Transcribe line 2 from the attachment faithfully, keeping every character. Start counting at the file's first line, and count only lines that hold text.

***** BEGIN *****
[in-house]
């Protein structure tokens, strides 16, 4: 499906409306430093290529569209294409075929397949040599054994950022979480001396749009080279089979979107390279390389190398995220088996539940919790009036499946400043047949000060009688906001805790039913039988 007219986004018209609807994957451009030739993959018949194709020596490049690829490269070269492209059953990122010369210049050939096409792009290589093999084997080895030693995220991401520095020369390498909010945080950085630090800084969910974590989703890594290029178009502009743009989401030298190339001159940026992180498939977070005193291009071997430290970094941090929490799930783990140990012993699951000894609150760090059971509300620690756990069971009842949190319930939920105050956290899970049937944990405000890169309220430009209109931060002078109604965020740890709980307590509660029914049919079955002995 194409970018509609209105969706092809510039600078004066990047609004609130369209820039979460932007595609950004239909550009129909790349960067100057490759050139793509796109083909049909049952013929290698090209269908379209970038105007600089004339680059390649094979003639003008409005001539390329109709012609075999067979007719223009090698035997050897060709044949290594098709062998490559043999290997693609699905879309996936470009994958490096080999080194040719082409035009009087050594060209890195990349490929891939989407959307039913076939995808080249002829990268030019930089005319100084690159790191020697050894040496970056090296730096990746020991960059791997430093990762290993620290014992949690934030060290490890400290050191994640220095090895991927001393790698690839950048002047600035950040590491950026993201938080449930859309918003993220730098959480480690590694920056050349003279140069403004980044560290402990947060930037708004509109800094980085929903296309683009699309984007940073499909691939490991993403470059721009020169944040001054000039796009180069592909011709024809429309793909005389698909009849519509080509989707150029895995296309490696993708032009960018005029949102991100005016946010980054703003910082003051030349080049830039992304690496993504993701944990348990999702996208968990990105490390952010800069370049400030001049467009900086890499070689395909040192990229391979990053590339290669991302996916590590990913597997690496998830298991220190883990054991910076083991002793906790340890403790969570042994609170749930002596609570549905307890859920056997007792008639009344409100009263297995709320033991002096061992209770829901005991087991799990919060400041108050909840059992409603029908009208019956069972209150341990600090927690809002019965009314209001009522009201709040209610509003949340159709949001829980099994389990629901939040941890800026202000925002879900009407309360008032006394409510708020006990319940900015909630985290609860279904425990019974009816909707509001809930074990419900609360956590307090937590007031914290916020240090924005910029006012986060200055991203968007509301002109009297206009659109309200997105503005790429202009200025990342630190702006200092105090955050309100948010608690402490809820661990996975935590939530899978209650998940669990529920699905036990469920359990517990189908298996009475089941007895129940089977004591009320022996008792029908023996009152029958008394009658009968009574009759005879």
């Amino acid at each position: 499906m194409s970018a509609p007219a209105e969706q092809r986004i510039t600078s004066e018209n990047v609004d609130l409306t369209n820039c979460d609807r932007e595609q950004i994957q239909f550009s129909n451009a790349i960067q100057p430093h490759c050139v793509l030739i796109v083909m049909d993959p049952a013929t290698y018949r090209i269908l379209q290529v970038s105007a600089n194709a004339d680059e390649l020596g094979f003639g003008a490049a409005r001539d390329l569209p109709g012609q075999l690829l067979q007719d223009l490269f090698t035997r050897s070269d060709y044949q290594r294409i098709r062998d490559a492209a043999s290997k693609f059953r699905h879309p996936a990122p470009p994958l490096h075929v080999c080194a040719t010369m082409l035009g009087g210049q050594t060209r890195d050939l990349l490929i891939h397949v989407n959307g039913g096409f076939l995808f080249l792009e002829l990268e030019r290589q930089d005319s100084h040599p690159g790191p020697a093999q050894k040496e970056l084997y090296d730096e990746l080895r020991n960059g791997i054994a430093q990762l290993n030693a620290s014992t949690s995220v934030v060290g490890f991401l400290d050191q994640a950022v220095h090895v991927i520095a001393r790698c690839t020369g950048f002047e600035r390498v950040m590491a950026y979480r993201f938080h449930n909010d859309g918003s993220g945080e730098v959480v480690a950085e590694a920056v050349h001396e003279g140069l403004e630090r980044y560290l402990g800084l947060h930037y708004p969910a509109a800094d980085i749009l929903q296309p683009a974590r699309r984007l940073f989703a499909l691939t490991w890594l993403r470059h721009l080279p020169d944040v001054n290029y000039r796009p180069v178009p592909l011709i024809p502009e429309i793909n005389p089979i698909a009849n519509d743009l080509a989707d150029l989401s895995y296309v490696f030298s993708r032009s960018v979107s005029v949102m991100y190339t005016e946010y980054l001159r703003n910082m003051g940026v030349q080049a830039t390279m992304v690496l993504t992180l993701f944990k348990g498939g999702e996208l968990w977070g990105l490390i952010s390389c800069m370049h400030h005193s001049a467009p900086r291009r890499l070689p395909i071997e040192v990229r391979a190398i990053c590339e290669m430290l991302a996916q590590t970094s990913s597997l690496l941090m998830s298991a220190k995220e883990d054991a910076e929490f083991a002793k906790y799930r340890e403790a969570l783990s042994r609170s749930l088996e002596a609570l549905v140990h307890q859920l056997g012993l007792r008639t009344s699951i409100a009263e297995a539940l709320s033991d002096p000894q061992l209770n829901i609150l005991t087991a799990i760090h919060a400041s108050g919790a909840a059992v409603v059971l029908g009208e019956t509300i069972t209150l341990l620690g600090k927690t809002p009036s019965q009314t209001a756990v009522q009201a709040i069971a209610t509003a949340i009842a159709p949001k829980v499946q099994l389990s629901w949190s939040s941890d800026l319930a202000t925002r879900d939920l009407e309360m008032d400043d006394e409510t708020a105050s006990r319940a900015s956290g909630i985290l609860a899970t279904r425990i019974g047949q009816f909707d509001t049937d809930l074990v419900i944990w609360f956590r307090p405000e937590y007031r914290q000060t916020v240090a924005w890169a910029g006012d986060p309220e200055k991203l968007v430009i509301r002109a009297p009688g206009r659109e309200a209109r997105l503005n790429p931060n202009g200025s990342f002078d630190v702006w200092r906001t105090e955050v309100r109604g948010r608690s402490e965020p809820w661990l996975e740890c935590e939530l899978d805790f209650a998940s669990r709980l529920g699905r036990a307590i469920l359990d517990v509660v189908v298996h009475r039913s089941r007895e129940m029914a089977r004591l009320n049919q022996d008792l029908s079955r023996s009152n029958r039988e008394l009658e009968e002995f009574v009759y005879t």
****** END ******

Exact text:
């Protein structure tokens, strides 16, 4: 499906409306430093290529569209294409075929397949040599054994950022979480001396749009080279089979979107390279390389190398995220088996539940919790009036499946400043047949000060009688906001805790039913039988 007219986004018209609807994957451009030739993959018949194709020596490049690829490269070269492209059953990122010369210049050939096409792009290589093999084997080895030693995220991401520095020369390498909010945080950085630090800084969910974590989703890594290029178009502009743009989401030298190339001159940026992180498939977070005193291009071997430290970094941090929490799930783990140990012993699951000894609150760090059971509300620690756990069971009842949190319930939920105050956290899970049937944990405000890169309220430009209109931060002078109604965020740890709980307590509660029914049919079955002995 194409970018509609209105969706092809510039600078004066990047609004609130369209820039979460932007595609950004239909550009129909790349960067100057490759050139793509796109083909049909049952013929290698090209269908379209970038105007600089004339680059390649094979003639003008409005001539390329109709012609075999067979007719223009090698035997050897060709044949290594098709062998490559043999290997693609699905879309996936470009994958490096080999080194040719082409035009009087050594060209890195990349490929891939989407959307039913076939995808080249002829990268030019930089005319100084690159790191020697050894040496970056090296730096990746020991960059791997430093990762290993620290014992949690934030060290490890400290050191994640220095090895991927001393790698690839950048002047600035950040590491950026993201938080449930859309918003993220730098959480480690590694920056050349003279140069403004980044560290402990947060930037708004509109800094980085929903296309683009699309984007940073499909691939490991993403470059721009020169944040001054000039796009180069592909011709024809429309793909005389698909009849519509080509989707150029895995296309490696993708032009960018005029949102991100005016946010980054703003910082003051030349080049830039992304690496993504993701944990348990999702996208968990990105490390952010800069370049400030001049467009900086890499070689395909040192990229391979990053590339290669991302996916590590990913597997690496998830298991220190883990054991910076083991002793906790340890403790969570042994609170749930002596609570549905307890859920056997007792008639009344409100009263297995709320033991002096061992209770829901005991087991799990919060400041108050909840059992409603029908009208019956069972209150341990600090927690809002019965009314209001009522009201709040209610509003949340159709949001829980099994389990629901939040941890800026202000925002879900009407309360008032006394409510708020006990319940900015909630985290609860279904425990019974009816909707509001809930074990419900609360956590307090937590007031914290916020240090924005910029006012986060200055991203968007509301002109009297206009659109309200997105503005790429202009200025990342630190702006200092105090955050309100948010608690402490809820661990996975935590939530899978209650998940669990529920699905036990469920359990517990189908298996009475089941007895129940089977004591009320022996008792029908023996009152029958008394009658009968009574009759005879």